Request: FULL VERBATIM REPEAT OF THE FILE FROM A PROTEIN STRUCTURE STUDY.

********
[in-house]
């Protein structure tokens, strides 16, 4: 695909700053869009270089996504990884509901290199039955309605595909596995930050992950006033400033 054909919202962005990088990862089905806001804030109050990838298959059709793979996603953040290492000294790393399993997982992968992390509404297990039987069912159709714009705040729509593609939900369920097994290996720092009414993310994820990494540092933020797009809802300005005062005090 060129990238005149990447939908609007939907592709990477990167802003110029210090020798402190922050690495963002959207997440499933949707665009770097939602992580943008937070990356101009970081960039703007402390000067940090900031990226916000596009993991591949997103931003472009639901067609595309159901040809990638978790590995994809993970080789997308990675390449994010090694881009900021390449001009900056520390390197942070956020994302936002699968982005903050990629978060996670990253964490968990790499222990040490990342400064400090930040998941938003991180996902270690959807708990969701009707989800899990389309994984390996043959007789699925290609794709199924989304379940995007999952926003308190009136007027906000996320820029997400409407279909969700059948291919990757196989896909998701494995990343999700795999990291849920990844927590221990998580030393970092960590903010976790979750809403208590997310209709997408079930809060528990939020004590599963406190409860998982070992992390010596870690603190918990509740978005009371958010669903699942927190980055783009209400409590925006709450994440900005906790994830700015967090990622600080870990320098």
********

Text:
[in-house]
């Protein structure tokens, strides 16, 4: 695909700053869009270089996504990884509901290199039955309605595909596995930050992950006033400033 054909919202962005990088990862089905806001804030109050990838298959059709793979996603953040290492000294790393399993997982992968992390509404297990039987069912159709714009705040729509593609939900369920097994290996720092009414993310994820990494540092933020797009809802300005005062005090 060129990238005149990447939908609007939907592709990477990167802003110029210090020798402190922050690495963002959207997440499933949707665009770097939602992580943008937070990356101009970081960039703007402390000067940090900031990226916000596009993991591949997103931003472009639901067609595309159901040809990638978790590995994809993970080789997308990675390449994010090694881009900021390449001009900056520390390197942070956020994302936002699968982005903050990629978060996670990253964490968990790499222990040490990342400064400090930040998941938003991180996902270690959807708990969701009707989800899990389309994984390996043959007789699925290609794709199924989304379940995007999952926003308190009136007027906000996320820029997400409407279909969700059948291919990757196989896909998701494995990343999700795999990291849920990844927590221990998580030393970092960590903010976790979750809403208590997310209709997408079930809060528990939020004590599963406190409860998982070992992390010596870690603190918990509740978005009371958010669903699942927190980055783009209400409590925006709450994440900005906790994830700015967090990622600080870990320098």